With rising oil prices and countries struggling to meet their net-zero targets in a multipolar world (at war), there are two phrases making their place into every international summit — critical minerals and renewable energy supply chains.
A recent study by the Council on Energy, Environment, and Water (CEEW) for the G20 Energy Transition Working Group revealed a concerning concentration of over 80 per cent of solar module, wind turbine gensets, and lithium-ion battery manufacturing in just three countries. This skewed distribution has led to significant import dependence on a handful of suppliers, which particularly affects middle-income nations.
The rising demand for clean technologies has spurred global mining of critical minerals, with current production levels for minerals like cobalt, copper, and nickel already surpassing two per cent of current global reserves. This indicates that these resources may be depleted in less than 50 years if new reserves or substitutes aren’t discovered.
Additionally, these supply chains are intricate and susceptible to disruptions from force majeure events or the geopolitical tumult that is currently playing out. This requires international cooperation that trumps protectionist measures.
First, global policy coherence is required to address the limitations in the supply chains. Establishing a mature and robust mining and manufacturing supply chain is a time-intensive process, spanning over a decade. Each stage — from mineral exploration to manufacturing of products — demands significant effort and sustained financial support to achieve competitive scales. The Mineral Security Partnership, the EU Critical Minerals Club, the Indo-Pacific Economic Framework for Prosperity and the Quad agreement of Clean Energy Supply Chain Principles are some initiatives that a group of governments are undertaking to solve supply chain challenges.
In parallel, there are domestic initiatives like the US’ Inflation Reduction Act (IRA), and the EU Critical Raw Minerals Act and India’s Production-Linked Incentive scheme, which may slow down the global effort to diversify production.
It’s impractical to attempt to localise the entire value chain within one country or region. Instead, countries should collaborate based on their strengths and tackle vulnerabilities and solve for choke-points in the supply chain.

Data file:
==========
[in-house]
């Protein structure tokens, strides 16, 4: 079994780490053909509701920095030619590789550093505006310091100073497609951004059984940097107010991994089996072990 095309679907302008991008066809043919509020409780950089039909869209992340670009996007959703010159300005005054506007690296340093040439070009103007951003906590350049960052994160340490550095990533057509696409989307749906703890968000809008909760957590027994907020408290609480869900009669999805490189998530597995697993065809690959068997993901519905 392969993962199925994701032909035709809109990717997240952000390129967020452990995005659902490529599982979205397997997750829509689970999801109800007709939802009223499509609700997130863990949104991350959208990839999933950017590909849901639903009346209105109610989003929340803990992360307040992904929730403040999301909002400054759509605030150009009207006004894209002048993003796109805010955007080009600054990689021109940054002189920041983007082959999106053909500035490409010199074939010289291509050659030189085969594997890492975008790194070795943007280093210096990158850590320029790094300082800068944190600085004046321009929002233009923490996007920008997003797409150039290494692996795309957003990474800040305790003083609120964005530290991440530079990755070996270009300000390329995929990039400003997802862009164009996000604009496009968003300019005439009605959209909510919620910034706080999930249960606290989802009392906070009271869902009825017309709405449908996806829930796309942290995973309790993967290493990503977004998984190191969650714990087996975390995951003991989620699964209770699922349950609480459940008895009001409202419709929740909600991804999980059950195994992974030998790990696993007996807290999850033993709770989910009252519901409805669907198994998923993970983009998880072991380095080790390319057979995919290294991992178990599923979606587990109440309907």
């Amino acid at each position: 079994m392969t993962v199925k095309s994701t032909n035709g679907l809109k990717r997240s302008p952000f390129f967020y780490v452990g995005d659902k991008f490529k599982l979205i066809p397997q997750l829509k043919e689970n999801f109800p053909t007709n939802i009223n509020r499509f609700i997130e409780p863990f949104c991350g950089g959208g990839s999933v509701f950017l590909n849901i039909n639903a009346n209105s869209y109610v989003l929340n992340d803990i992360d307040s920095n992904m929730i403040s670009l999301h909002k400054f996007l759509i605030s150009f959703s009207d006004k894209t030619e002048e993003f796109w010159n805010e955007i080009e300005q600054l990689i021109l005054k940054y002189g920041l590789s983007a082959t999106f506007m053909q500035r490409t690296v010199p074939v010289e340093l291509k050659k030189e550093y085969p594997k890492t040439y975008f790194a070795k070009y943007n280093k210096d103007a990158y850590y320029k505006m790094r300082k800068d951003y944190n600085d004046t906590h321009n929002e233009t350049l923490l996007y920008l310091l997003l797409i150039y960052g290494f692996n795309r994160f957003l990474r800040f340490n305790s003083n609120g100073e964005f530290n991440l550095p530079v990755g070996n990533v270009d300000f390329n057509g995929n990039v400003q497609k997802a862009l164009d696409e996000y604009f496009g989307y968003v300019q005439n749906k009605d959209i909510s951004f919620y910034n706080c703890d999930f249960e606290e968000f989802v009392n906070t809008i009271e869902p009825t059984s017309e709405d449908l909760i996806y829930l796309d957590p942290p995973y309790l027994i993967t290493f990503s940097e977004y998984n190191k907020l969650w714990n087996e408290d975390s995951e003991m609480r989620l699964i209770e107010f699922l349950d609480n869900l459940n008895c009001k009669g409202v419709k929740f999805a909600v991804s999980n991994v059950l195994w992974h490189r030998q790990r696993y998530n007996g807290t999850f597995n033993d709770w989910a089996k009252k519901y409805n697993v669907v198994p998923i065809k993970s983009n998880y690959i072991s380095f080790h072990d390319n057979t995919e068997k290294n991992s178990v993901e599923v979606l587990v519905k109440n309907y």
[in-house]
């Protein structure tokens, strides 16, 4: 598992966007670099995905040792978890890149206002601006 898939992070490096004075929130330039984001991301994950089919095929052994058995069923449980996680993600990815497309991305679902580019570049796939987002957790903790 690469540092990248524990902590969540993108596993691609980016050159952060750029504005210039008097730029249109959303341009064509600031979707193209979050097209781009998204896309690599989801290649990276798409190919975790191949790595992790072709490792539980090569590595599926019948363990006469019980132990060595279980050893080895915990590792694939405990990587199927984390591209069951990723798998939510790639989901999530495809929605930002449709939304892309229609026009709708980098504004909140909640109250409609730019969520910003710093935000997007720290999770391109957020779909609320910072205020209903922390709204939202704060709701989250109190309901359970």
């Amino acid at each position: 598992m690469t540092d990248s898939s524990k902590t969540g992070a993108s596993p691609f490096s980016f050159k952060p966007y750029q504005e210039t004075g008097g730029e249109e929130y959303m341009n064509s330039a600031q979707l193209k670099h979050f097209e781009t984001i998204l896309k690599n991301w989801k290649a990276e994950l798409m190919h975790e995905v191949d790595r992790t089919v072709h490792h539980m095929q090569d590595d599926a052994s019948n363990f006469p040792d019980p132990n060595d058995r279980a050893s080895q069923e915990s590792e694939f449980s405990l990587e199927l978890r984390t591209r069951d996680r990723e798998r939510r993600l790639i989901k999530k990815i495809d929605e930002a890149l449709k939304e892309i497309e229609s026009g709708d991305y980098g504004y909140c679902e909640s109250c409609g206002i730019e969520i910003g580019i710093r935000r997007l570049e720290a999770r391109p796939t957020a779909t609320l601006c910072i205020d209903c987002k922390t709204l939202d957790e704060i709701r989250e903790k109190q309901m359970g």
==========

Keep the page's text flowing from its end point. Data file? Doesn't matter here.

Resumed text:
Second, foster institutional collaborations and increase funding for technology co-development and deployment. Government-backed technology development funds, managed with academia and industry, can drive innovation in improving material use efficiency.
Currently, renewable energy technology patents and consequently processing and manufacturing capabilities are limited to a few countries like the US, Japan, Korea, China and those in the European Union. Their prevalent business models, policy landscape and climatic conditions may not align with those of emerging economies. In such a scenario, there is a need for, jointly funding the co-development of next generation technologies for exploration, mining, processing, manufacturing and mineral recovery.
Finally, non-state actors like multilateral institutions, think tanks and academic institutions will have to play a strategic and proactive role by identifying contentious issues, creating new avenues in track 2-type dialogues and providing timely inputs to policymakers in national and international forums. They can help facilitate the sharing of reliable manufacturing and trade data for clean energy technologies in a transparent manner. More importantly, they can play a critical role in establishing draft standards and a rules-based architecture to govern the use and deployment of emerging technologies and energy sources.
The onus is on the world’s major economies to collectively steer the course towards a secure, resilient and a reliable supply chain of critical minerals and clean technologies.
Jain is Senior Programme Lead, and Ganesan is Fellow and Director, Research Coordination, at the Council on Energy, Environment and Water